Onward Israel: Pittsburgh, the local branch of a heavily subsidized program allowing university students to travel to Israel for high-level summer internships, is up and running in person again after last summer’s program had to be conducted virtually because of the pandemic.
The 29 participants in Onward Israel’s Pittsburgh cohort are either native Pittsburghers or attend a university in Pittsburgh. They are paired with an Israeli company based upon their skills, professional interests and future plans.
The program was first established in 2012 under the umbrella of the Jewish Agency for Israel, but is now an independent U.S.-based nonprofit. It was conceived by Pittsburgher Cindy Shapira while she served on the strategic planning committee of the board of the Jewish Agency under the leadership of Natan Sharansky.
The Pittsburgh branch of Onward Israel is one of the first to return to in-person internships for the 2021 summer session, according to organizers, and, because of the ongoing pandemic, precautions had to be taken to ensure the safety of participants.
Before boarding their plane to Israel, students were required to be fully vaccinated and tested for COVID within 72 hours of their flight. They were then tested for COVID again at the airport upon arrival in Israel, and required to quarantine until they received confirmation of a negative test result.
After these precautions were taken, members of the Onward Israel: Pittsburgh cohort were allowed to attend their internships in-person, without social distancing protocols, although masks on public transportation have been required.
Members of the Pittsburgh are interning for a broad range of companies and nonprofits. Sam Meyers, a rising junior at the University of Pittsburgh, for example, is interning as a Hebrew-English translator with a nonprofit called Paamonim, which helps Israelis with financial literacy. Etan Cohn, a rising junior at Carnegie Mellon University, is working in the field of data science for Myndlift, a company that makes neurofeedback therapy more accessible by offering it to patients remotely from their own homes.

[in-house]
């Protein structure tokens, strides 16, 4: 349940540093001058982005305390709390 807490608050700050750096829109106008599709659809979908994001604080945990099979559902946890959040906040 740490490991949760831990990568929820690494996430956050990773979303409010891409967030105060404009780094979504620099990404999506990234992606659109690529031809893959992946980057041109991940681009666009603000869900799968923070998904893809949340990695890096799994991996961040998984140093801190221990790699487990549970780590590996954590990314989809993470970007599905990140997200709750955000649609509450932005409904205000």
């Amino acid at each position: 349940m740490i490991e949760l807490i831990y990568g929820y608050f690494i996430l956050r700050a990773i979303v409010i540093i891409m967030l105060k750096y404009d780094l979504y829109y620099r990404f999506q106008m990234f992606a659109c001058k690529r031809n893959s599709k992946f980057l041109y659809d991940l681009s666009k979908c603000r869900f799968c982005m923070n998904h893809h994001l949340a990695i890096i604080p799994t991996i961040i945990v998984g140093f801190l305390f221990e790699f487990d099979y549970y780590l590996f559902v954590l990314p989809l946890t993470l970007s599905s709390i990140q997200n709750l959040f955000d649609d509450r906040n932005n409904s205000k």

Cohn said the COVID restrictions in the Jewish state have been manageable so far.
“We need to wear masks sometimes, for example on buses,” he told the Chronicle. “Other than these travel restrictions, Israel’s pandemic restrictions have barely influenced the trip. Israel has relaxed many mask requirements early on in the trip, and tightened them a little bit with the risks from the delta variant. For us, that means wearing the masks during bus rides and at some restaurants, but not much more than that.”
Onward Israel: Pittsburgh departed on June 9 and is set to return on Aug. 3. In addition to working at their internships, the participants have toured Masada and the Dead Sea, the Florentin neighborhood of Tel Aviv, and Jerusalem. Going to the Kinneret and staying at a Kibbutz for a night were also on the itinerary.
“Thanks to the phenomenal work and dedication of the Onward Israel team, even during such challenging conditions that we’ve experienced in the pandemic, our students were still able to have meaningful and productive internships and Jewish education opportunities,” said Dan Marcus, executive director and CEO of Hillel JUC, who helps facilitate programming for Onward Israel: Pittsburgh. “Hillel JUC is so proud of the Onward Israel program and is grateful to the Jewish Federation of Greater Pittsburgh for allowing us to provide our students with this remarkable program.”
Onward Israel is heavily subsidized by the Jewish Agency, the Beacon and Shapira Foundations, and the Jewish Federation of Greater Pittsburgh. Onward Israel: Pittsburgh is organized by Sachlav. PJC
Sarah Abrams can be reached at email@example.com.